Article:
Former NFL defensive end Marcellus Wiley spent 10 seasons with the Bills, Chargers, Cowboys, and Jaguars. He began his collegiate career at Columbia University where he was both a first team All-American and All-Ivy League pick. In 1997, he graduated from Columbia University with a degree in sociology. We caught up with Marcellus where he gave us insight into his life during and after football. 

Q: What is your current career?

Host of Speak For Yourself on Fox Sports 1. I’m a broadcaster, I talk for a living.


Q: How would you describe your experience leaving the game?

The transition for me started before I even entered the game; I always had a dual experience between prioritizing my academics and my athletics, and balancing that. That’s what led me to the Columbia University: the academic reputation and the proper branding post football. I thought about the next while I was still in the now. I think the transition for me, like any other guy, was tough, difficult in finding what passion existed outside of playing the game. How could I realign that passion and put it into a place where I really look forward to going through the process, the work, and showing the same attributes that I showed as a player in the real world. I think that’s the most difficult thing, to find that place where you feel like you can put in the same work and have the same response that you got from playing the game. I went through that process like everyone else and finally felt comfortable once broadcasting became an opportunity for me and I was able to take advantage of it.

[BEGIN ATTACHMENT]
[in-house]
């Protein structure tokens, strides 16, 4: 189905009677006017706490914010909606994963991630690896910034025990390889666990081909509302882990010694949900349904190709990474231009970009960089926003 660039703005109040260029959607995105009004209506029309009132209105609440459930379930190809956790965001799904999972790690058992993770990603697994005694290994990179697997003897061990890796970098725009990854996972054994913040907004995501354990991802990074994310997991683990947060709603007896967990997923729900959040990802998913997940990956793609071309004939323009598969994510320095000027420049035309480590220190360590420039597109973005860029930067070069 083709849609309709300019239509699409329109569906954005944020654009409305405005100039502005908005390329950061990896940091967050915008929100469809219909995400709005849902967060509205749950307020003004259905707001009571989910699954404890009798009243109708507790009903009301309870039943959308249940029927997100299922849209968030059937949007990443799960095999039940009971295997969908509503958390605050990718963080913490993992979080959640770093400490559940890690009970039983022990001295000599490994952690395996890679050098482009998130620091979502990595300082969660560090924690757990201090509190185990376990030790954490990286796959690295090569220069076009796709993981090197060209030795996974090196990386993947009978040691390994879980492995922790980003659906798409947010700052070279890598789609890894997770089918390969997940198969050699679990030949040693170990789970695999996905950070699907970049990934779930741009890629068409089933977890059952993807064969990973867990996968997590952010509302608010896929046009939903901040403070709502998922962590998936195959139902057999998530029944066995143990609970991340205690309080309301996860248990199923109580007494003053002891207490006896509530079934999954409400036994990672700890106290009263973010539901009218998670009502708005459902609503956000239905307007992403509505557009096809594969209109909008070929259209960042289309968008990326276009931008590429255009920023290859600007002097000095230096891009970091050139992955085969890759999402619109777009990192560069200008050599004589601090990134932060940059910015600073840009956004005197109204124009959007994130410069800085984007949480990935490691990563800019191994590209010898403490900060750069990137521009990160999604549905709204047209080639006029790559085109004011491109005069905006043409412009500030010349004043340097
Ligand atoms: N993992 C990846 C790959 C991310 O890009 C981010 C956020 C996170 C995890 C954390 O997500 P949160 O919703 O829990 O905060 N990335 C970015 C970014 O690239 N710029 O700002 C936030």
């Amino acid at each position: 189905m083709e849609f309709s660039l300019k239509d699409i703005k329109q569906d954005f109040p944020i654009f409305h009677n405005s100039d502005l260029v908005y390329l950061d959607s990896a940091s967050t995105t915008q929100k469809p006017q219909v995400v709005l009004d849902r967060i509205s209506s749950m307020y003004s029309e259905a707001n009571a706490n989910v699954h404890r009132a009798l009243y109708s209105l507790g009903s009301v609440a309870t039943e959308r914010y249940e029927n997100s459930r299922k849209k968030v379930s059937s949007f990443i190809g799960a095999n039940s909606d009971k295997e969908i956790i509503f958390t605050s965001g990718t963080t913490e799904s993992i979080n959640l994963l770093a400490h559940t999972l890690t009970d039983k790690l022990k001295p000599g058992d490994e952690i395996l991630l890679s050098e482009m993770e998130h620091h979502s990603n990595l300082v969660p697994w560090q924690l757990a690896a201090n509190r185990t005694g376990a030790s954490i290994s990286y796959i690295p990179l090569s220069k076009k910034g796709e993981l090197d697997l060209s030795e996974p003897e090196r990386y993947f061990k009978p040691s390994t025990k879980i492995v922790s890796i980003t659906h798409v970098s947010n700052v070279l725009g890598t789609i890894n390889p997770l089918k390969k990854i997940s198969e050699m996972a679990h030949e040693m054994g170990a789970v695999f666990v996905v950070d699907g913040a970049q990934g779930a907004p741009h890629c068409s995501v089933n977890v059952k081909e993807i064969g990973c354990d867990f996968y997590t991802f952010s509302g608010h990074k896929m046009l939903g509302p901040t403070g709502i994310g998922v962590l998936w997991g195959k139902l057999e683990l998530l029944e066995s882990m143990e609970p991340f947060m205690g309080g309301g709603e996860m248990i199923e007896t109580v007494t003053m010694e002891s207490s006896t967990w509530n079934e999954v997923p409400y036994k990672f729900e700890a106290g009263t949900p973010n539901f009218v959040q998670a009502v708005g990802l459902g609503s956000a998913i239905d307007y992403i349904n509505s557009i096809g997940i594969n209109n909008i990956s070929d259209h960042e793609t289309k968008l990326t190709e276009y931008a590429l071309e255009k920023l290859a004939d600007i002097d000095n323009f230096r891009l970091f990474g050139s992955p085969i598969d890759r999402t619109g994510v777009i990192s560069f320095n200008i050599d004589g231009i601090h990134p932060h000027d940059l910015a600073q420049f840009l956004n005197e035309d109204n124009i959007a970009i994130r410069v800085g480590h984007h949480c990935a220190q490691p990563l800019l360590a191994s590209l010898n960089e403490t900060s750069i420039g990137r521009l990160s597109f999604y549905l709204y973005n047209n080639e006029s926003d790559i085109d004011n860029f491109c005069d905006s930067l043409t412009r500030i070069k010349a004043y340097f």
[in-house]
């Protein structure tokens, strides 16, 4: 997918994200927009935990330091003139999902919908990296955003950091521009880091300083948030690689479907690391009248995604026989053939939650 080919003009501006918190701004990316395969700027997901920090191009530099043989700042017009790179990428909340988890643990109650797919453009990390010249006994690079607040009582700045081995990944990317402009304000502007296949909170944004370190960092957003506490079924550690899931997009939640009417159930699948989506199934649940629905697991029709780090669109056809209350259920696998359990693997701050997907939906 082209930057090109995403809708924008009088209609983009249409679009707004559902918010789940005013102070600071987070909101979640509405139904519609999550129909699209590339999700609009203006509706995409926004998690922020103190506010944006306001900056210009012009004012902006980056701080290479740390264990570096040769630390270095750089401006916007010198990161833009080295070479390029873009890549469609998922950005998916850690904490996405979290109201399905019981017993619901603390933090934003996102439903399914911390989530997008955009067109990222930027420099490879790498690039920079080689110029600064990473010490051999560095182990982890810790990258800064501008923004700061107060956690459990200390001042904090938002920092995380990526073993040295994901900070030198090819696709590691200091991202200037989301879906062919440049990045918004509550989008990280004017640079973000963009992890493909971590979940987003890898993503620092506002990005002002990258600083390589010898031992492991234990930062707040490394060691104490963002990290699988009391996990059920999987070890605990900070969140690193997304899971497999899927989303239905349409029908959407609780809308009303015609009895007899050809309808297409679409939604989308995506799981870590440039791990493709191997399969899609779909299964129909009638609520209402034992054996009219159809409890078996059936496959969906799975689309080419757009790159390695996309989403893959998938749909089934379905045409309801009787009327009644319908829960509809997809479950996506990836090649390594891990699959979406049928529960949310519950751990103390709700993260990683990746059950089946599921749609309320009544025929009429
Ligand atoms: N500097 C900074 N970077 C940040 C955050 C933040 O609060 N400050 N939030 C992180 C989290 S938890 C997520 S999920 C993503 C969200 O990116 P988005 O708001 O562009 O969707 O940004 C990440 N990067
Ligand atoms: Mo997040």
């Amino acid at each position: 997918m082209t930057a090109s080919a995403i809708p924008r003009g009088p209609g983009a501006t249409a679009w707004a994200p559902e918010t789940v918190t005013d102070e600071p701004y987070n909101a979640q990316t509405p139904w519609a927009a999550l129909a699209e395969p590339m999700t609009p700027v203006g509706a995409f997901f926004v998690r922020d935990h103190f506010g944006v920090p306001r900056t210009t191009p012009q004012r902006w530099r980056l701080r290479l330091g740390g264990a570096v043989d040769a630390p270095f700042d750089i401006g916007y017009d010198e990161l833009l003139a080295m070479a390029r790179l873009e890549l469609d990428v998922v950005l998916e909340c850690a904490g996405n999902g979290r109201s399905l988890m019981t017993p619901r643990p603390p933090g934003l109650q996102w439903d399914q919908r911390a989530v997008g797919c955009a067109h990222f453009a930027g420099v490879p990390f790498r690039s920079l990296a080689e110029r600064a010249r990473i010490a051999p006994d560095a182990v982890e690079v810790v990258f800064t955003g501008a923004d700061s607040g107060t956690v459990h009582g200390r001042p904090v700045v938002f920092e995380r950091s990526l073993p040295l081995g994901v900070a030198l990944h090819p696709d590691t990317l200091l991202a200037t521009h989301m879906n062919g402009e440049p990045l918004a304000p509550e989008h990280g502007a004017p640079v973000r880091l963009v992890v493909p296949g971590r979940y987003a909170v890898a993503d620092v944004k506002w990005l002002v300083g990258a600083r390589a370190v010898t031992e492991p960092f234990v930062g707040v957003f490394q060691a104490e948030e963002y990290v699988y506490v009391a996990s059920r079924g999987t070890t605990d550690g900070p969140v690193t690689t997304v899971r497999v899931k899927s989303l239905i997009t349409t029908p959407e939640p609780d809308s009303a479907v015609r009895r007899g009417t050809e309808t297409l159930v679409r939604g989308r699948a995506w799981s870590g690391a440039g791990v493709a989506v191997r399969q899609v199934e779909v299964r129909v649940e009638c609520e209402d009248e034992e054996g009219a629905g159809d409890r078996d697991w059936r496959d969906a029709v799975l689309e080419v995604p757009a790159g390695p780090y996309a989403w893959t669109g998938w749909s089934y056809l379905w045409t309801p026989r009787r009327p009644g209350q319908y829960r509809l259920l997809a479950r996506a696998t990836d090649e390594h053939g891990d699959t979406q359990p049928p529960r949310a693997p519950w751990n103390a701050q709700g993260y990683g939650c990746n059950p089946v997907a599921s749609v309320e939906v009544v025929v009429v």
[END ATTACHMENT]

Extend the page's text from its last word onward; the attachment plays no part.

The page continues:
Q: What are you most proud of during your time as a player rep?

A couple things. One is to go beyond the stigma that being a player rep was just about being on the team, taking a free trip to Hawaii. To really learn and go beyond the game, to really dive into the books, the legalities, the rules, the economics, and the issues at hand. To have my finger on those aspects of the game was really eye opening. You must learn how many levels of entities that exist behind just playing the game. That was remarkable. I began to feel a sense of pride once I began to realize that I was representing more than just my team, I was more to the NFL than just a player. I was armed with more intelligence and information than the average player which always gave me confidence. That certainly helped in my transition to know that I was more than just a player. I would never bow down to any situation because I knew I could be fully prepared and embedded beyond just my performance. 


Q: How has being a player rep impacted you personally & professionally?

Certainly, I know more than the average player, I would assume because not only did I go to the meetings, but I paid attention and was really involved. I was able to see the infrastructure, ideology, to see the real chess match that was being played in terms of the NFL & NFLPA. In many times in accord and in distance, trying to make the game better for all. I just have another level that I’m privy to that most guys are not. It was more than just blocking, tackling, sacks, and touchdowns for me. I got to know the world I was living in and know it at a deeper level.



Q: What advice would you give to yourself looking back?